Saturday, March 30, 2013

National Individuals 2013, Round 7 Table 10

In the following game, White pays a hefty price for his/her poor development. As Ka Keng puts it: "An example of what happens when you don't develop your pieces"

Table 12: Opponent vs Checkerboard 28 (Open U15 Category)
65th National Schools Individual Chess Championships 2013, Round 7



1. d4 d5
2. Be3?! Nc6
3. Na3? Nf6
4. Qd2 Bf5
5. O-O-O e5
6. dxe5 Nxe5
7. Bf4 Nc6
8. Qe3+ Be7! (D)



Black has completed development of most of his pieces, while White's kingside is still very much asleep

9. Bg5 O-O
10. Qg3 Ng4
11. Bxe7 Qxe7
12. Rxd5 Qe4 (D)



Black is already better, despite being a pawn down

13. Rd2 Rad8
14. Rxd8 Rxd8
15. f3? (D)
0-1

Black to move and mate in 2
More stubborn would have been 15. e3 , but Black could still reply with 15...Nb4! gaining the upper hand

And now, I leave this as a Mate-in-2 puzzle for Black (most of you have already seen this on the FB group anyways). The answer can be found in the ChessFlash viewer above.

A great performance there from Checkerboard 28!

National Individuals 2013, Round 3 Table 9

This game is a good reminder that while the art of sacrifice is a beautiful one, it doesn't always work...especially when you don't plan well ahead!

Table 12: Checkerboard 28 vs Checkerboard 16 (Open U15 Category)
65th National Schools Individual Chess Championships 2013, Round 3



1. e4 e5
2. Nf3 Nc6
3. Bc4 Nf6
4. Nc3 Bc5
5. O-O d6
6. d3 O-O
7. Be3 Bxe3
8. fxe3 Bg4
9. d4 exd4
10. exd4 Re8 (D)


Fritz now suggests the continuation 11. Qd3 h6 12. a3 Qd7 13. Nd2 with White setting up a firm pawn centre, coupled with prospects on the kingside. But instead Checkerboard 28 decided to take the risk, and played:

11. Bxf7+?!

RAWWWRRRR!!!!

11... Kxf7
12. Nd5 Nxd5
13. Ne5+ Kg8
14. Nxg4 (D)


14. Qxg4 Nxe5 doesn't help either

14... Rxe4
15. Qf3 Rxd4
16. Qf7+ Kh8 (D)


Black fends off the attack, and White suddenly finds himself down by a minor piece and a few pawns. I'll show the rest of the game without commentary:

17. h3 Ne5
18. Nxe5 dxe5
19. Rf2 Ne3
20. Qf3 Rd1+
21. Rxd1 Nxd1
22. Rf1 Nxb2
23. Qxb7 Nc4
24. Qb5 Ne3
25. Re1 Qg5
26. Qe2 Nxc2
27. Qxc2 Rd8
28. Rd1 Qe3+
29. Kh1 Rxd1+
0-1

A tragic comedy indeed!

Friday, March 29, 2013

National Individuals 2013, Round 5 Table 12

Over here is an interesting game where White wins through a mixture of strategic motifs, including the exploitation of a passed pawn and an open file (and also with some mistakes by Black)

Table 12: Checkerboard 28 vs Opponent (Open U15 Category)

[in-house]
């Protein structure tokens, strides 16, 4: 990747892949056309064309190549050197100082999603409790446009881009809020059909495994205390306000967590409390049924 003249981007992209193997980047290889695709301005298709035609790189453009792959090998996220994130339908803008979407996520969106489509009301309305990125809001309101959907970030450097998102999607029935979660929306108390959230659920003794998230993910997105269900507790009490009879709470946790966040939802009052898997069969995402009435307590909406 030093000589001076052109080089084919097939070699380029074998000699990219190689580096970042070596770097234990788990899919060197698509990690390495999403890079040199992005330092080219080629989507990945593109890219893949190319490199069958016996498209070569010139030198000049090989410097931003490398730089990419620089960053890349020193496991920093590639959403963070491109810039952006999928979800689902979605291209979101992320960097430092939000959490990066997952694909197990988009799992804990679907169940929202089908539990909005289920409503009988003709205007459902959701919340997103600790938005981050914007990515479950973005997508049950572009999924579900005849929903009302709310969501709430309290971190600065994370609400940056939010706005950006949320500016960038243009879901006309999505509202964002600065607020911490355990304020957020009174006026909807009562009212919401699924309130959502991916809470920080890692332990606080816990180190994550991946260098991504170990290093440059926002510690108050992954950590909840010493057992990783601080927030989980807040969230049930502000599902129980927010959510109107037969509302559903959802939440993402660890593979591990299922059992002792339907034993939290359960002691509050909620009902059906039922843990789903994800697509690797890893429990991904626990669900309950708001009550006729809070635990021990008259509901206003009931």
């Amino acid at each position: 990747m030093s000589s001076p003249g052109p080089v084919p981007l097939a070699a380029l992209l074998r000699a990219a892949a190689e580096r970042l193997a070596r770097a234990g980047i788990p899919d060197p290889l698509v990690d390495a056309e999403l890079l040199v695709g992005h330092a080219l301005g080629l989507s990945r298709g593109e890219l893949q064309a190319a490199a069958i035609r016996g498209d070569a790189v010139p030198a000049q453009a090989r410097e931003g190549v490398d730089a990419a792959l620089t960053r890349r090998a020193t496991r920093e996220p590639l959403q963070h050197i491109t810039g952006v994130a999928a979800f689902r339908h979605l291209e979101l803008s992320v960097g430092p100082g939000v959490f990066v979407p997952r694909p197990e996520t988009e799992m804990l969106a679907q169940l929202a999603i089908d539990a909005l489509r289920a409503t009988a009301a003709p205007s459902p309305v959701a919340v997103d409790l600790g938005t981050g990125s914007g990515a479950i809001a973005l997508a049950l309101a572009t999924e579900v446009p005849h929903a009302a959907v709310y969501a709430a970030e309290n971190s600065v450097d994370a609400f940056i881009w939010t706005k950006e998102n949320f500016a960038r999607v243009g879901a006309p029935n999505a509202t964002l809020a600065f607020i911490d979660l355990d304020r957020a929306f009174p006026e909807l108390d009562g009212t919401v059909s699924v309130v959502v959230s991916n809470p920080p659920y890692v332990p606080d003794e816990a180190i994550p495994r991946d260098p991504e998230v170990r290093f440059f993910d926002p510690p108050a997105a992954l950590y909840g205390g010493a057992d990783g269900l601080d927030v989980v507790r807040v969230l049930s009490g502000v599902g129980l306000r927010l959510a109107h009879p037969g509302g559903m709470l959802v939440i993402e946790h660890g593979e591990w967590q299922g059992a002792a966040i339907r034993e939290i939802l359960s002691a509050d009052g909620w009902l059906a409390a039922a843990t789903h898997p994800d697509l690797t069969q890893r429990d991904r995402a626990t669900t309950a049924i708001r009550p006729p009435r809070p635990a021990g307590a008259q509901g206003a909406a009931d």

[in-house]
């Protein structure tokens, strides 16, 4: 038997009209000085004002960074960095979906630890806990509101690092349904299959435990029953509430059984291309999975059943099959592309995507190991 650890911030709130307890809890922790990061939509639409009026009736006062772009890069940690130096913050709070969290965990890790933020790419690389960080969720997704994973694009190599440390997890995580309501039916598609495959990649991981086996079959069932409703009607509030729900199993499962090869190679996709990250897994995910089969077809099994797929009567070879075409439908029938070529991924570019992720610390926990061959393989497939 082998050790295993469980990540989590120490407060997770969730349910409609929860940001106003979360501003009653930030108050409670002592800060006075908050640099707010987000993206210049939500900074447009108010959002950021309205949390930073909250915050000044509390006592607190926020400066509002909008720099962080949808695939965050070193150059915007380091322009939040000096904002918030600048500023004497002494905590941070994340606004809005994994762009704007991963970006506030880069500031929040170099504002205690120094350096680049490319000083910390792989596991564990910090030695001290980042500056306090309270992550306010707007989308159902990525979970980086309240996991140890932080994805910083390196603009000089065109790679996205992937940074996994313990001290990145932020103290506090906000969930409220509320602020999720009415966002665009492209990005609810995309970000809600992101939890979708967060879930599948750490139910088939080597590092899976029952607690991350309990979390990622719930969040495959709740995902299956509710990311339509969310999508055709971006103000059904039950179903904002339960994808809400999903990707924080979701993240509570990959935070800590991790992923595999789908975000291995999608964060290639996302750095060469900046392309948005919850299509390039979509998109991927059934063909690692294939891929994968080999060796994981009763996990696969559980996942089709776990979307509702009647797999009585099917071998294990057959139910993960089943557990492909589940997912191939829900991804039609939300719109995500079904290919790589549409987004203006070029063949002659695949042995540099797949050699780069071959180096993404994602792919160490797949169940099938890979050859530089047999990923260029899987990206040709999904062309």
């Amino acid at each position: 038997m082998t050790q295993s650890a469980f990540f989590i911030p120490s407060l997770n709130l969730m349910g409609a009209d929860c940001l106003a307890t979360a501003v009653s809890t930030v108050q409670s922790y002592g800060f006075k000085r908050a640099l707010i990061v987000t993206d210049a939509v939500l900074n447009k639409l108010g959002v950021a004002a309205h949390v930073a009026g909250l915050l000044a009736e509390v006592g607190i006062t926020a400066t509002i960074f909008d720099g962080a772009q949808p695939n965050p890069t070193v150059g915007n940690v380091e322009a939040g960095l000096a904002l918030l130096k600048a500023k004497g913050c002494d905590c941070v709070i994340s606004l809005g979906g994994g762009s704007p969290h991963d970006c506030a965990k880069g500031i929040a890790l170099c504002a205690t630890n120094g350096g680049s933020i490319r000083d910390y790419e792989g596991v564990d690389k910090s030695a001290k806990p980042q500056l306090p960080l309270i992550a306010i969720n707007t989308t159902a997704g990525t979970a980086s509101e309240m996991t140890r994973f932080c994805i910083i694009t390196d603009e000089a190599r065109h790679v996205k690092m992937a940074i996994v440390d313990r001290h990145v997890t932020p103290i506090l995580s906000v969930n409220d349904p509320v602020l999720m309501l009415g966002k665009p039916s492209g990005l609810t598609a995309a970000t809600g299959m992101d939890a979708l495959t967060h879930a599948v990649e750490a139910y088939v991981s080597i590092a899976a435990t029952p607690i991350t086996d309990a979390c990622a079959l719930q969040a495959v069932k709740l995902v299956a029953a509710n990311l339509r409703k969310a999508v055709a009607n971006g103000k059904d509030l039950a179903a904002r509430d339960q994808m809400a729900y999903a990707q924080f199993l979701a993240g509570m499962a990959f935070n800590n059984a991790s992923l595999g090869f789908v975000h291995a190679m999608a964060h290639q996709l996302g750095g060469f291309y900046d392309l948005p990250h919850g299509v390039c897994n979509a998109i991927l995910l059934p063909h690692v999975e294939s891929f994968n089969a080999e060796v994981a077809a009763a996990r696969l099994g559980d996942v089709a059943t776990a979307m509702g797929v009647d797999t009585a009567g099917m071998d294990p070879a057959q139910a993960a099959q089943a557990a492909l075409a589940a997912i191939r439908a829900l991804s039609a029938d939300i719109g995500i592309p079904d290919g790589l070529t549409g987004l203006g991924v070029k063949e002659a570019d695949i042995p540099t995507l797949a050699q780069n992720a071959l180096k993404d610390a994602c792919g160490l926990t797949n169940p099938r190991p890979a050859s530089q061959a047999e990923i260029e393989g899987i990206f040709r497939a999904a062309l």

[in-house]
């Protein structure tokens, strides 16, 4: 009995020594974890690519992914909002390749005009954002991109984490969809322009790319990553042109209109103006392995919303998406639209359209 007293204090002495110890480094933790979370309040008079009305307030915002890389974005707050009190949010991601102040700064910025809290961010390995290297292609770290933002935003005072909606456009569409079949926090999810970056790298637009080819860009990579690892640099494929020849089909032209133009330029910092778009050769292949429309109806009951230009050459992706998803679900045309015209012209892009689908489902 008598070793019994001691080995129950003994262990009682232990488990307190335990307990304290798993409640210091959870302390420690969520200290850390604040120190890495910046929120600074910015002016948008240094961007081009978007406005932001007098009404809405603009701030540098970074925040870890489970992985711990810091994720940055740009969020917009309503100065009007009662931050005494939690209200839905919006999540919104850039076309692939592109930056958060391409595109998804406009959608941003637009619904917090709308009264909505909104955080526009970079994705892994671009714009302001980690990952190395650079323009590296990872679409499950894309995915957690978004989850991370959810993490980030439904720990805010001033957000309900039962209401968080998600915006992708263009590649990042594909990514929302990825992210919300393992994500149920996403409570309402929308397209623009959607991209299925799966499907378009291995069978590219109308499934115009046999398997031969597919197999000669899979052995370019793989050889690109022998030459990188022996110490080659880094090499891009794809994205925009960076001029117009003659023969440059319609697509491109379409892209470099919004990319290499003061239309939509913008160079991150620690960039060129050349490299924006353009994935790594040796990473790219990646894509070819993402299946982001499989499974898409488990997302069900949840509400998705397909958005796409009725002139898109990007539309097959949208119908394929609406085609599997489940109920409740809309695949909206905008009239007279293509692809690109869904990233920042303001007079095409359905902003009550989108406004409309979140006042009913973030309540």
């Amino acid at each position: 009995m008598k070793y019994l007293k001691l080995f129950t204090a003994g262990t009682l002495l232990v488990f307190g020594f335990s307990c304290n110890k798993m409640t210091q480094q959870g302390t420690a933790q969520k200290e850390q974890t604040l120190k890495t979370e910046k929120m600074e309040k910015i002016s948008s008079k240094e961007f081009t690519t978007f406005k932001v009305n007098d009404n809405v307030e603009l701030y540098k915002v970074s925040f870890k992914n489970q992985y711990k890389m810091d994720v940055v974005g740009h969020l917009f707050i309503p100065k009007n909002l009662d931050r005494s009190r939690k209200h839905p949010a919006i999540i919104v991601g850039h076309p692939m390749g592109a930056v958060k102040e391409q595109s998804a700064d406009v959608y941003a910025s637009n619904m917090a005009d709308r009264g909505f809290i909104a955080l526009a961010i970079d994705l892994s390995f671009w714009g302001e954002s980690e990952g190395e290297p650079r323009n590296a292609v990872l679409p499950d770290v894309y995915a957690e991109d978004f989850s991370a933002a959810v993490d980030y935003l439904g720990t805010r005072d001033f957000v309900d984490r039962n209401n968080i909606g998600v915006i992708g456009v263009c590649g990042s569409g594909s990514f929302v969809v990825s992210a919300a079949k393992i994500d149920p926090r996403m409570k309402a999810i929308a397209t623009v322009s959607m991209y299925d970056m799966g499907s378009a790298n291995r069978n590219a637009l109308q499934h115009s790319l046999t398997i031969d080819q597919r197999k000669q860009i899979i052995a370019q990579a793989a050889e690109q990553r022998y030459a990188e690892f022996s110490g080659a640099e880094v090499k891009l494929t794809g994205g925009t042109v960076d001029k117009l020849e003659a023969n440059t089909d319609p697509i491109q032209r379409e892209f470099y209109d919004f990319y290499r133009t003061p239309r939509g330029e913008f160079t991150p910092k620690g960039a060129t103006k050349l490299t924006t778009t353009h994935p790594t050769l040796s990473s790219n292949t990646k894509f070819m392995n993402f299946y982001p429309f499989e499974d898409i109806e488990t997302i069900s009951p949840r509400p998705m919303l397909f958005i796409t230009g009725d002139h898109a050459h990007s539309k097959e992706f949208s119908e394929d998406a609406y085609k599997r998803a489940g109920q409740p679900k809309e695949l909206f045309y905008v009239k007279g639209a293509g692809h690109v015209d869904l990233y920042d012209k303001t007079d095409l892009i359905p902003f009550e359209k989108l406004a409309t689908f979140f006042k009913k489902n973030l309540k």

65th National Schools Individual Chess Championships 2013, Round 5


1. e4 e5
2. Nf3 Nc6
3. Bb5 a6
4. Bxc6 dxc6
5. Nc3 f6?!

IMO this is a strange-- maybe bad-- move, since it exposes the Black king which has yet to castle

6. d4 b6
7. Be3 Bg4
8. d5 

With this move White begins his plans for a breakthrough in the centre

8...Ne7
9. Qd2 Bxf3
10. gxf3 cxd5
11. exd5 b5
12. O-O-O c6? (D)


Fritz suggested counterplay with 12...Nf5, but even so White would still stand slightly better. Now, there is no stopping Checkerboard 28 from playing the decisive breakthrough:

13. d6! Nd5
14. Nxd5 Qxd6
15. Nb6 Rb8
16. Qxd6 Bxd6
17. Rxd6 (D)


Occupying the open d-file, and smashing into the enemy ranks. And with 2 extra minor pieces, the game soon fell into White's hands. I'll show the rest of the game without commentary:

17...Rxb6
18. Bxb6 O-O
19. Rd7 f5
20. Rg1 g6
21. Rgd1 e4
22. f4 Rb8
23. Rd8+
1-0

Final position after 23. Rd8+
Note: I did not show the entire game because there seems to be recording errors in the scoresheet, but I guess the position is enough to determine who wins.

Once again, all comments/alternative viewpoints are welcome!

Thursday, March 28, 2013

National Individuals 2013, Round 1 Table 14

Apologies for not having posted for quite some time; since the weekend is coming I can now get back to analyzing the scoresheets in my hands. But firstly, let's perk you up with one of Checkerboard 28's games during the National Individuals...after looking through it I can clearly tell that his opponent was a beginner. So there won't be much commentary for this one.

Table 14: Checkerboard 28 vs Opponent (Open U15 Category)
65th National Schools Individual Chess Championships 2013, Round 3



1. e4   Nf6

Just to interject...this is known as the Alekhine's Defence (http://en.wikipedia.org/wiki/Alekhine%27s_Defence)

2. e5   Nd5
3. Nf3   f6
4. Bc4   c6 
5. d4   d6
6. exd6   Bg4
7. dxe7   Qxe7+
8. Qe2   Bxf3
9. gxf3   Nc7
10. Qxe7+   Bxe7
11. Bf4   Kd8
12. Nc3 Bb4

13. O-O-O   Bxc3
14. bxc3   Nd7
15. Rhe1   b5
16. Bf7   c5
17. dxc5   Rf8
18. Bb3   Kc8
19. Bd6   Re8
20. Rxe8+   Nxe8
21. Bd5   Nxd6
22. Bxa8   Nf7
1-0

Final position after 22...Nf7
I'll try to get serious tomorrow. No, really!

Thursday, March 21, 2013

National Individuals 2013, Round 3 Table 46